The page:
My rating: 5 of 5 stars
So, yeah, I know it’s not always kosher to rate your own book but so far the Goodreads community hasn’t minded. For those unfamiliar with my ratings, I like to give a kind of letter from the author in the review section so people can gain a bit of personal insight into what my work means to me.
Beds Are For Flowers was originally going to be a middle-grade book. The main character was going to be nine and his father was going to turn into a tree in the end. I had this beautiful idea in my mind that becoming one with nature was the highest level of enlightenment a person could achieve and Clarence would be able to climb his father’s tree every day and feel connected to him.
I didn’t go in this direction. Since the book deals with reapers, monsters, and death I thought it might be better to make Clarence thirteen. I put a lot of thought into what makes life so beautiful, and I know even a book couldn’t come close to an answer, but when I think of beauty I obviously jump at low hanging fruit like color and sound. So, when the world lost its life in this story, color and sound were among the first casualties. I imagined a gray, twisted, shell of the world we all know, sort of inspired by Joni Mitchell’s Big Yellow Taxi “you paved paradise, put up a parking lot.”
Balance is one of the main themes in this book. Paradise and the mortal realm are two sides of the same coin and when one gets sick the other suffers. This is going to make me sound like such a hippy but I guess I wrote this as an ode to the innocence of nature. It doesn’t try to be beautiful, it just is, and we turn our backs on it too often for our own convenience, preferring a road to a forest.
I hope this insight makes some sense. I’m worried it sounds like a ramble.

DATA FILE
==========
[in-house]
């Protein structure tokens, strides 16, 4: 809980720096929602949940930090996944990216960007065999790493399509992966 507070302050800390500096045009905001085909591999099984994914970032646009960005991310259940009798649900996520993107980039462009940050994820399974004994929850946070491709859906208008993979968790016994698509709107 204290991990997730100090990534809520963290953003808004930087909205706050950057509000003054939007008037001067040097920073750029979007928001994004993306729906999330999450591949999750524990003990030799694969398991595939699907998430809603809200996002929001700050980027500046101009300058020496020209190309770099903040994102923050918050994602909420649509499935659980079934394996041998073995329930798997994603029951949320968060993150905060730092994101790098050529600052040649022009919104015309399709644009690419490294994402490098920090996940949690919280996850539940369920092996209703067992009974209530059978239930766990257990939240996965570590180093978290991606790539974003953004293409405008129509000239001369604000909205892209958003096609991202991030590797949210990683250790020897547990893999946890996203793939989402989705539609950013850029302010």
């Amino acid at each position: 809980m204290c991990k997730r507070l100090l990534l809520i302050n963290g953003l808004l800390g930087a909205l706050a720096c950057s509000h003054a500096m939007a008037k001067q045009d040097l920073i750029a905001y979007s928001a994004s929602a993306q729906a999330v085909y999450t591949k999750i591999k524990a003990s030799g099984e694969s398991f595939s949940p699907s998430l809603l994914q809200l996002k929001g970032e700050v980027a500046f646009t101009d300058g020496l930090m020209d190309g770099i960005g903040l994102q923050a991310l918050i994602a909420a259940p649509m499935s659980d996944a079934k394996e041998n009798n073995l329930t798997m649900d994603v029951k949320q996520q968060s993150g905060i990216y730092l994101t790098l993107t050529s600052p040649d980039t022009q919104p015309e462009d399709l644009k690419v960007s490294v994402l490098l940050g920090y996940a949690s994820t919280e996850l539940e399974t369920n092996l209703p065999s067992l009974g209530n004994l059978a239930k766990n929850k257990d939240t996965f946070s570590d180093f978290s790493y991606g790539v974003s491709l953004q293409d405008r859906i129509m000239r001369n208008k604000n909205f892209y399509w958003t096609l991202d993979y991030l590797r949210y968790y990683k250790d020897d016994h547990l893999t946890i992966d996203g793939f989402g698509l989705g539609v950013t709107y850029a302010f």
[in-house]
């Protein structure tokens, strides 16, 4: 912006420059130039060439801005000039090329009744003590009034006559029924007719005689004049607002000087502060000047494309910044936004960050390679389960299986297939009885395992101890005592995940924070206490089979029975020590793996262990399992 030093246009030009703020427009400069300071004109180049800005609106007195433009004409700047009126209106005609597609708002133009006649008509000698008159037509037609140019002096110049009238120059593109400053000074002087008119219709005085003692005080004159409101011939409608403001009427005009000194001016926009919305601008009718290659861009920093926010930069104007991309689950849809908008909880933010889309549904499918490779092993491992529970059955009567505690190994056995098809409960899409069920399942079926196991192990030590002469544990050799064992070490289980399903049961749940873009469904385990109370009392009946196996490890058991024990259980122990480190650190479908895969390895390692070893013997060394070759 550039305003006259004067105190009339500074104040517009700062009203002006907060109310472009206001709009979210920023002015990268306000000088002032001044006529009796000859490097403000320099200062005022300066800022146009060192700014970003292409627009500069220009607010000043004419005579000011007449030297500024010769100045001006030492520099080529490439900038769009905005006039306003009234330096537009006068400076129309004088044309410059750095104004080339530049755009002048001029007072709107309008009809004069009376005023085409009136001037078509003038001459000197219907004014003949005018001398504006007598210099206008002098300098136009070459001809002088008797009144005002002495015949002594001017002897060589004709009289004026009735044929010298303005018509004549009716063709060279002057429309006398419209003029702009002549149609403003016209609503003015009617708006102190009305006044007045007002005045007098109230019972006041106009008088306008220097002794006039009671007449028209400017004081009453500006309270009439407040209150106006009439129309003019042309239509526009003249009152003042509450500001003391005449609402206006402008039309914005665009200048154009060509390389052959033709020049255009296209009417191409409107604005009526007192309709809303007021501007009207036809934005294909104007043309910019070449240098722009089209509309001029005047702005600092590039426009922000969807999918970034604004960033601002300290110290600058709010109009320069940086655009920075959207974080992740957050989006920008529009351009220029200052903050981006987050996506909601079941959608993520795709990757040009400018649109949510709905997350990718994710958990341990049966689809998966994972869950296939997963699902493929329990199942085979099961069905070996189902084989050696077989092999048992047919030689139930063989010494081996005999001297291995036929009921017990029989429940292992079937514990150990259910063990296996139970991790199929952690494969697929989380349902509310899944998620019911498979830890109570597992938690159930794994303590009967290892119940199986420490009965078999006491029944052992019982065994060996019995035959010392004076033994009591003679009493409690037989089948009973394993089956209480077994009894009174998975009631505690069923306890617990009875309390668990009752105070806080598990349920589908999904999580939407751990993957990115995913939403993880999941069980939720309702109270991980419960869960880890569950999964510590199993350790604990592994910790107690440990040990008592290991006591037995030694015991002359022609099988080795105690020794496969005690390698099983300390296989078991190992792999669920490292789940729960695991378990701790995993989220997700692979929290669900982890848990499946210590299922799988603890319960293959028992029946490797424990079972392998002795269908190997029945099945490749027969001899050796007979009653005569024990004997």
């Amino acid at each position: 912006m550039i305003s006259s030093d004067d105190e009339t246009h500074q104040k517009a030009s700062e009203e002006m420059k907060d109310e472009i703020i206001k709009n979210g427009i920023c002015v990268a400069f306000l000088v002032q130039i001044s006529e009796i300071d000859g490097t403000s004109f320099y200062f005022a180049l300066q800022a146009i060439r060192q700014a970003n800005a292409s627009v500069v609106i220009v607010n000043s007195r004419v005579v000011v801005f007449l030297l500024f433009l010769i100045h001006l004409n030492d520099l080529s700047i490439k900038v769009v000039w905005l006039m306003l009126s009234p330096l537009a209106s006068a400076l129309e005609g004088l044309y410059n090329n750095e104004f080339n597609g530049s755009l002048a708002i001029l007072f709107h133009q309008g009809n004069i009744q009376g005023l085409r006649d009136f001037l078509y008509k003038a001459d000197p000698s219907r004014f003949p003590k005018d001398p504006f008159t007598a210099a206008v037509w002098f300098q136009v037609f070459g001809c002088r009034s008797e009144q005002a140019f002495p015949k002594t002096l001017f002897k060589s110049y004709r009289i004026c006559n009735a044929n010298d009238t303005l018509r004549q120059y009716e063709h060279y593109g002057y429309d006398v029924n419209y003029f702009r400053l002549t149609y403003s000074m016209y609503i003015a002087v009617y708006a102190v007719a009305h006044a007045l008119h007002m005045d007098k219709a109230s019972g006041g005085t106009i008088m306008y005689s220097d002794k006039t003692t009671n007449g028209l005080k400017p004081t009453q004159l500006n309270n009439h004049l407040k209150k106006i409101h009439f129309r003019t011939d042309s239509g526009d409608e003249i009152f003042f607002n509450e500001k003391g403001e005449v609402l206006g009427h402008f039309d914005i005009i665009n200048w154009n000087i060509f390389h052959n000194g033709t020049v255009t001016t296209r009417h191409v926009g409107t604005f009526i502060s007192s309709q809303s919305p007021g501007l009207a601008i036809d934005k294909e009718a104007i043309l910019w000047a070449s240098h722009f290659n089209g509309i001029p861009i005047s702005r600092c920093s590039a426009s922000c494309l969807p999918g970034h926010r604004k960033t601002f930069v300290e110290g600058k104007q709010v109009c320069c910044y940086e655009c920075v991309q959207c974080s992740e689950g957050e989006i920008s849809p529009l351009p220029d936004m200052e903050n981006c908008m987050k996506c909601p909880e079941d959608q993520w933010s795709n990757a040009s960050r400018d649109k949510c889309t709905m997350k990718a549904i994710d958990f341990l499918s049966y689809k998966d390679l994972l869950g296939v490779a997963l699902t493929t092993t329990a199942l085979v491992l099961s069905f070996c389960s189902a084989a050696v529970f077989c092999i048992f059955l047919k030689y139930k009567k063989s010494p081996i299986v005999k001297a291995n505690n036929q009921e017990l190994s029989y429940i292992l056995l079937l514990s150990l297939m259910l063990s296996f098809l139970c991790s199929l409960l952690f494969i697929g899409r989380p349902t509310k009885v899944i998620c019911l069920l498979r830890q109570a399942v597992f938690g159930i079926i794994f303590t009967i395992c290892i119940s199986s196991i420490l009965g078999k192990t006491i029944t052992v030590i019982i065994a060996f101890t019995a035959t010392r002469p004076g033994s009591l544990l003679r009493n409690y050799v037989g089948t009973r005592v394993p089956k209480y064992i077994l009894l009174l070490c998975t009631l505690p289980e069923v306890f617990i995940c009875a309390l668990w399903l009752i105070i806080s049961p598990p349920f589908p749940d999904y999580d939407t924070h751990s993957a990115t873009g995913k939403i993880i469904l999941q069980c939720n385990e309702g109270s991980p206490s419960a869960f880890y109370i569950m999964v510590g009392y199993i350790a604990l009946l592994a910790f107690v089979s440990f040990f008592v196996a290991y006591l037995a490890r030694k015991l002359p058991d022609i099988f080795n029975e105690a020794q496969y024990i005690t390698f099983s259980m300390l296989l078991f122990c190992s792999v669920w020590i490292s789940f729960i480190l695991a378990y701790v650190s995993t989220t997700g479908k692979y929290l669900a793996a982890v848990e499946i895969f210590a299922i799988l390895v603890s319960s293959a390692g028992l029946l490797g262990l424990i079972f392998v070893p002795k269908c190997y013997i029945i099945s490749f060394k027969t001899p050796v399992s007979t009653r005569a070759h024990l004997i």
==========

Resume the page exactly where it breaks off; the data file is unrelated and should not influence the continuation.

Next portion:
Anyway, I hope you like the book and I’m always interested in more ARC readers.
Thanks for your interest.
My rating: 1 of 5 stars
I just don’t see myself finishing this book, at least not any time soon and I would rather focus on books I want to read. This was starting to put me into a bit of a reading slump; reading it felt more like a chore than something to do for pleasure. Once I started skimming massive amounts of text I knew there was no point in continuing.
As for my thoughts on specific aspects of this book. I don’t have much to say that hasn’t been said already. I wasn’t a fan of all the points of view because they just felt unnecessary. The world building and the character development were underwhelming and relied on tropes. I didn’t feel much chemistry between Dex and Andi, but it was clear they were on a romantic collision course. Even the technology felt rushed, and the descriptions of characters didn’t serve much a purpose other than to make them sound cooler.
Alright, I guess I do have one thing to say. I don’t know how something could be so saturated with descriptions and still leave me feeling lost. It was clear the authors had a vivid imagination for the galaxy and wanted to share it with me, but they spent so much time describing inconsequential settings, physical character traits, and dialogue tone, that some of the more necessary descriptions (and for that matter world building) was overlooked.